Scientists from ILL and CEA-Grenoble have improved our understanding of the way plants evolved to take advantage of sunlight. Using cold neutron diffraction, they analysed the structure of thylakoid lipids found in plant leaves where photosynthesis takes place. These light-sensitive membranes cover an enormous surface area, with several hectares being present in every square metre of leaf.
The thylakoids present in plants and algae are remarkable in possessing a unique lipid composition which is not replicated by any other cellular membrane. The conservation of this composition across all plants throughout millennia of evolution has led scientists to speculate as to its role in the structure of thylakoids and its significance for the photosynthetic process.
In order to better understand this question, scientists extracted the lipids found in spinach leaves in order to observe the structure that emerged when they were recombined. The cold neutron diffractometer D16 allowed them to obtain good quality images for scales at the angstrom and tens of angstrom scales they required.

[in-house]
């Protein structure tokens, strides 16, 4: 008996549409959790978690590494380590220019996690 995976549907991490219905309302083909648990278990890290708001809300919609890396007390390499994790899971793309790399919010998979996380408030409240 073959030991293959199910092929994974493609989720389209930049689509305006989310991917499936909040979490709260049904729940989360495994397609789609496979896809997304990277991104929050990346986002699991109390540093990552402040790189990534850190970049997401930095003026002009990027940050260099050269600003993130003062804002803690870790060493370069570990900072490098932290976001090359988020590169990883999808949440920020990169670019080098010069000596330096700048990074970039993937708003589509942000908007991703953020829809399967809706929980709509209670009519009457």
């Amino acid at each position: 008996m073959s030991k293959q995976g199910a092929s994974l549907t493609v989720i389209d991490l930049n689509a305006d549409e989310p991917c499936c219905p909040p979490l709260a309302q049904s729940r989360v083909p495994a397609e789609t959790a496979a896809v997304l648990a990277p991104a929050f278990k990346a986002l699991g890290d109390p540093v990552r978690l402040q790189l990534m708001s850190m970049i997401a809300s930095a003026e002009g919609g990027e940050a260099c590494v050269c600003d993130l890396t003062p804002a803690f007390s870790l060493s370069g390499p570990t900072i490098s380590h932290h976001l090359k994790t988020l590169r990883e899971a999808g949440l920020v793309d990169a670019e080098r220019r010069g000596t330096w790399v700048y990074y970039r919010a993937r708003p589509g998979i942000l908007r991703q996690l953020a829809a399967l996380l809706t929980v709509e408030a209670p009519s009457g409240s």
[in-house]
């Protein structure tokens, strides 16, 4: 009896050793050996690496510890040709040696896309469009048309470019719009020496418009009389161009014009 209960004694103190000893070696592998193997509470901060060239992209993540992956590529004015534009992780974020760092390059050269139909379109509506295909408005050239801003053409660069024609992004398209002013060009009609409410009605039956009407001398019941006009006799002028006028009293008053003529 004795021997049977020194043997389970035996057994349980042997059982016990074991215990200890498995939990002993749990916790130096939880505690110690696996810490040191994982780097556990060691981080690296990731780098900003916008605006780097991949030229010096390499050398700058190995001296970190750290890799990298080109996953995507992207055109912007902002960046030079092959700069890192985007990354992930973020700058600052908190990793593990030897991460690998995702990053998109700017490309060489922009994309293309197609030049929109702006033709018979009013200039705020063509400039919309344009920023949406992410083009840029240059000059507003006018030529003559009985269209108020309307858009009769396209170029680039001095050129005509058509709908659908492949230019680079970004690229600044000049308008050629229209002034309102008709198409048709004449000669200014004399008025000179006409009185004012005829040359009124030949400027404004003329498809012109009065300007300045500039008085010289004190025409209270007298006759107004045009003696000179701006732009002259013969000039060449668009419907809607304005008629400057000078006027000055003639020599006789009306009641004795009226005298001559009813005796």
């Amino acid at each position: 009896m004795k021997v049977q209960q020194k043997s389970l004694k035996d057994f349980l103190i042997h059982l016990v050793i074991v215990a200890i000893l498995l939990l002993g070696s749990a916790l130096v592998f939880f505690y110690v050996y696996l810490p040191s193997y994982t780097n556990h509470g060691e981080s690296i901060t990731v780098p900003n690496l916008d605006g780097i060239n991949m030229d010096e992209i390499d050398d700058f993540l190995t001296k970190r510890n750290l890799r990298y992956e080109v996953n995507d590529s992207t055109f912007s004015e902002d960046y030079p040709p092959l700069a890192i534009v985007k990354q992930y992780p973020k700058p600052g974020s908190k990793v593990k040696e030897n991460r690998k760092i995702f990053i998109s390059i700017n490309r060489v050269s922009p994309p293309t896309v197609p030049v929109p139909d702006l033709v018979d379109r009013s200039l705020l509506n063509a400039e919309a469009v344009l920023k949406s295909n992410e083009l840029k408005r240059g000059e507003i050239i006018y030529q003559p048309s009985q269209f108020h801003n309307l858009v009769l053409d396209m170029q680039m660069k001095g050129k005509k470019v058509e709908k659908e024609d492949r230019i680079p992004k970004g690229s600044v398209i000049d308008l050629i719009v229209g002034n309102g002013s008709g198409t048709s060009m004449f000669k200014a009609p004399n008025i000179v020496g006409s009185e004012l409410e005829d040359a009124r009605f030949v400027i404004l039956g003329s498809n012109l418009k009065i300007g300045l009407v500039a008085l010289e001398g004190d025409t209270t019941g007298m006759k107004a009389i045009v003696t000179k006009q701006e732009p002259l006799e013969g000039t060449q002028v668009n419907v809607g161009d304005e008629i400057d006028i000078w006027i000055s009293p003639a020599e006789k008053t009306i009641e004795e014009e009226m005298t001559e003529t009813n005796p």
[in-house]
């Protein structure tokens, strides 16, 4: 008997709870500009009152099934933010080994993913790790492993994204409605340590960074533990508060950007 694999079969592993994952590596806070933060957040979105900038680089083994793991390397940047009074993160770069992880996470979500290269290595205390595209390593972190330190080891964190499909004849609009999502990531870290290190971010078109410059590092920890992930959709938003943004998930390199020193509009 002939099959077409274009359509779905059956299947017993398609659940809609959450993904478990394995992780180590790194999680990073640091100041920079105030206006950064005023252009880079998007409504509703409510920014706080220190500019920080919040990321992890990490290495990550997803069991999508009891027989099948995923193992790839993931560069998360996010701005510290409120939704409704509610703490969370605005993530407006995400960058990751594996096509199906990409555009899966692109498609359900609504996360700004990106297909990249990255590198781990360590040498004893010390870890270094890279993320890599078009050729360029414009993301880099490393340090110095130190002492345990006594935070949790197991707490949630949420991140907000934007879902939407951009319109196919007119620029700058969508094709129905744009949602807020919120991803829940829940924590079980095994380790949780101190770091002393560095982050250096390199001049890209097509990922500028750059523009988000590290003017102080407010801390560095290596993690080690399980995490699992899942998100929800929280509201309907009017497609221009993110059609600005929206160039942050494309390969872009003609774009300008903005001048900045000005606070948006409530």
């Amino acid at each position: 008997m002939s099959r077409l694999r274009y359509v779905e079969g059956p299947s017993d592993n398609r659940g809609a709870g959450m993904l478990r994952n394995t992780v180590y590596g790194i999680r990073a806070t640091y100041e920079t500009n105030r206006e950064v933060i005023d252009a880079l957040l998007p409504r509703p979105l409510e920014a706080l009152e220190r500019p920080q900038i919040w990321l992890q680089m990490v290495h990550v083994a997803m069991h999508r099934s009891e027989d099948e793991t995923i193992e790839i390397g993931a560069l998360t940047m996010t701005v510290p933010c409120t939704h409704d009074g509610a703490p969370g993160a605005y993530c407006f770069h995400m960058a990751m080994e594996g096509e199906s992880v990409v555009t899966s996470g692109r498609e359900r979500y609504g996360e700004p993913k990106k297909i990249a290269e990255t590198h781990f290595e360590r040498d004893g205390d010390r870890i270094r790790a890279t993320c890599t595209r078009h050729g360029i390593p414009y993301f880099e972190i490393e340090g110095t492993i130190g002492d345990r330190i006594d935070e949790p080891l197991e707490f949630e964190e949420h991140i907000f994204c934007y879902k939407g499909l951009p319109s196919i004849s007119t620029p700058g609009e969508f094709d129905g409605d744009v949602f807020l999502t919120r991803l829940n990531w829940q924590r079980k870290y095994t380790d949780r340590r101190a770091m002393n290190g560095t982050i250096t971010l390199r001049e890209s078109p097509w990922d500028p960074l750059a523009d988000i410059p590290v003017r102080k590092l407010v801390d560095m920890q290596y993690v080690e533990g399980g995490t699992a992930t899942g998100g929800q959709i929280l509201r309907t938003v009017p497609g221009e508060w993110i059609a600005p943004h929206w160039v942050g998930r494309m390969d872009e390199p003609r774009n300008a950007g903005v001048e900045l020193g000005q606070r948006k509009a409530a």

In their results, published in the FASEB Journal this month, Demé and his colleagues reveal that lipids do indeed play a central role in determining the structure of photosynthetic membranes. Their paper suggests that the dense lamellar stacking of thylakoid bilayers is due to the presence of hydrogen bonds which stick the membranes together across layers of water – a discovery which opens the door to a deeper understanding of photosynthesis in plants.
Explore further: Membranes in tight corners
Bruno Demé, Céline Cataye, Maryse A. Block, Eric Maréchal, and Juliette Jouhet. "Contribution of galactoglycerolipids to the 3-dimensional architecture of thylakoids." FASEB J August 2014 28:3373-3383; published ahead of print April 15, 2014, DOI: 10.1096/fj.13-247395